Key Thinkers

Key Thinkers 2010

You can listen to the audio podcasts of this series, and some videos, by following the links below each entry.

Program for 2010

28 July
Dr Richard Stanton, Media & Communications, Faculty of Arts

Leon Mayhew, a late 20th century sociologist, argued that public relations professionals, using influence and persuasion, dominate public communication. Mayhew argues the modern public of the enlightenment has been replaced by a new public subject to mass persuasion and influence in which professionals, including elected politicians and corporate chief executives, are not expected to defend their rhetoric, and in which there is no longer a place for meaningful discussion of public policies or issues. This lecture will examine Mayhew's claims against 21st century public engagement through 'netroots' microblogs such as Twitter and social media such as Facebook, and speculate on what he may have concluded had he been alive today.

Listen to the podcast (Running time 46 min, 21.5Mb MP3)

11 August
Professor Simon Tormey, Social and Political Sciences, Faculty of Arts

Subcomandante Insurgente Marcos is a spokesperson for the Zapatista Army of National Liberation (EZLN), which is currently engaged in a struggle for the recognition of indigenous land rights in the Chiapas region of Mexico. Marcos rose to prominence amongst activists in the global North after Mexico signed the North American Free Trade Agreement in 1994. He has only ever been seen wearing a balaclava and his true identity remains still remains unknown. Marcos has been instrumental in seeking to gather and retain the support of public opinion across the world for his cause through a variety of means: poetry, manifestos, interviews, and encuentros or encounters with activists and journalists. Marcos reminds us that answers to many of the dilemmas that confront the contemporary world do not have to come from the key thinkers of the academy, but might also be supplied by those engaged in daily struggles in the global south for what Marcos terms ‘dignity’ and ‘respect’.

Listen to the podcast (Running time 1 hour 20 min, 37.1Mb MP3)

Download the PowerPoint presentation (PDF format, 1.69Mb)

18 August
Professor Frank Stilwell, Political Economy, Faculty of Arts

The distinguished political economist John Kenneth Galbraith (1908-2006) thought economic reform should help to create ‘the good society’. He excoriated orthodox economists for being overly enamoured with the free market economy. He warned that capitalism, unless strongly regulated by government, would generate social imbalance, economic instability and unacceptable inequalities between rich and poor. Reform would require changing the structures of political economic power. This lecture will examine Galbraith’s place in the contest of political economic ideas, his attempt to refocus economic thinking on progressive social goals and the relevance of these challenging ideas in the twenty-first century.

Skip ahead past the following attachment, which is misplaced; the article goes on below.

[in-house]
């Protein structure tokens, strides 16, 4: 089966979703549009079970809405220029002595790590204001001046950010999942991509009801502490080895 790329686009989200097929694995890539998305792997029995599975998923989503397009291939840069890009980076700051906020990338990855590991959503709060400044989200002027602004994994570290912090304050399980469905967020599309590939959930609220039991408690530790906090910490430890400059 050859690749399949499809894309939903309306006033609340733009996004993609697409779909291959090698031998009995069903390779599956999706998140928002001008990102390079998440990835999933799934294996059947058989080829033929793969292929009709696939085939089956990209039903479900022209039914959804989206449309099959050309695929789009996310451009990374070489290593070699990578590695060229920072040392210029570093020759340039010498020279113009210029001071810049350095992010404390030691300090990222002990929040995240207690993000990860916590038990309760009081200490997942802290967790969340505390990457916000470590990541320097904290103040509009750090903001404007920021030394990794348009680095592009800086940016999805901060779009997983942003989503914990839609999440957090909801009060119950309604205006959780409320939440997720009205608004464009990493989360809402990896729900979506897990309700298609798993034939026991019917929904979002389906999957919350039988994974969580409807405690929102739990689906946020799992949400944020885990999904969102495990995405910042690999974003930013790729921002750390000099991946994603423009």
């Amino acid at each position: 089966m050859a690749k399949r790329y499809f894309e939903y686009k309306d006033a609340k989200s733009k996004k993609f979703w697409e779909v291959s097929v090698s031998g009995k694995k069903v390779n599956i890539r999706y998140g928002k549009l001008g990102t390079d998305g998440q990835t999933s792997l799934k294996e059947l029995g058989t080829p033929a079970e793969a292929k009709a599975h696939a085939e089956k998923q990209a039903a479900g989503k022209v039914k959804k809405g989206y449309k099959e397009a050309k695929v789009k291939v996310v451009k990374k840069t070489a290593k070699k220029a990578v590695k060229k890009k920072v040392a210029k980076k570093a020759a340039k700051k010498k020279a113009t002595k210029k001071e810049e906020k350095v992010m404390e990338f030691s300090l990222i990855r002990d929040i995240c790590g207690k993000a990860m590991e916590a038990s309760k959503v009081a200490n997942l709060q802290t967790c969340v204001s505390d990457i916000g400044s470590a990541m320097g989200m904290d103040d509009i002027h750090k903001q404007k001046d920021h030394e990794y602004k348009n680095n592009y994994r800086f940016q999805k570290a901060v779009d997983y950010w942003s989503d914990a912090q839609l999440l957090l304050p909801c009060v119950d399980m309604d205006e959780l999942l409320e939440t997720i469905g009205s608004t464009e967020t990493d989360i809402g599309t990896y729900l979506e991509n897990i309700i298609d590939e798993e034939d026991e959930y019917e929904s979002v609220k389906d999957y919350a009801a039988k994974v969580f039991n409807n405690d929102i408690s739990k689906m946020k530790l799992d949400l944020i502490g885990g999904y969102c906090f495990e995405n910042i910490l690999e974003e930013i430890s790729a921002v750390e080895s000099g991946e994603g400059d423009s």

Listen to the podcast (Running time 1 hour 18 min, 36.1Mb MP3)

25 August
Peter Farleigh, Physiology, and Centre for Human Aspects of Science and Technology

What would the consequences be, if rather than substances and structures, we took events and processes to be the primary entities that make up the universe? And what if instead of the traditional mechanistic model we used the concept of the organism, as the key metaphor in our understanding of the world? These are two central questions that Alfred North Whitehead (1861-1947) wrestled with in his later years. Whitehead of course, was famous for his early collaboration with Bertrand Russell on one of the most important works of mathematics in history—the three volumes of Principia Mathematica. While the two equally shared the work of this heroic attempt to establish a logical foundation for mathematics, it is not commonly known that there had been a fourth volume planned, which Whitehead alone began working on. But what became of the unfinished volume and why was it important for his philosophical development?

Listen to the podcast (Running time 1 hour 17 min, 35.8Mb MP3)

1 September
Dr Nijmeh Hajjar, Arabic and Islamic Studies, Faculty of Arts

Ameen Rihani (1876-1940) was an influential Arab-American thinker, writer and political activist, and was one of the most prominent humanist intellectuals of the 20th century. The career of this pioneering intellectual during the late colonial era and early decolonisation was characterised by a progressive secular humanist vision and an abiding interest in engaging both the Arab world and the West. In this lecture, Dr Hajjar aims to demonstrate that while Rihani was the pioneer of Arab–American intellectual humanism–which reached its zenith with Edward Said–he remains an outstanding exemplar of the Saidian intellectual. She particularly argues that in the light of today’s momentous world events and the search for global peace and cultural dialogue, Rihani’s secular vision of progress, liberal democracy and Arab-Western mutual respect is a balancing counterpoint to the obscurantism of both ideological fanaticism and the ‘clash of civilizations’ paradigms.

Listen to the podcast (Running time 1 hour 19 min, 36.4Mb MP3)

Download the PowerPoint presentation (PDF format, 1.46Mb)

8 September
Dr Chris Hilliard, History, Faculty of Arts

Putting names to the faces in the street, recapturing the experiences and struggles of the forgotten people of the industrial revolution, was a central preoccupation of the historian E. P. Thompson (1924-1993). His moral passion, his emphasis on detail at the expense of 'theory', and his effort to reconcile Marxist interpretations of modern society with a romantic protest tradition running from William Blake to William Morris and beyond, inspired generations of historians and prompted fierce counter-reactions. It has been said that when a great work of history becomes outdated, it is reborn as literature. Thompson's classic book, The Making of the English Working Class, has been going through such a reincarnation for some years, but it also remains a touchstone or lightning rod for historians. This lecture explores the power and limitations of Thompson’s brand of history and takes stock of his legacy.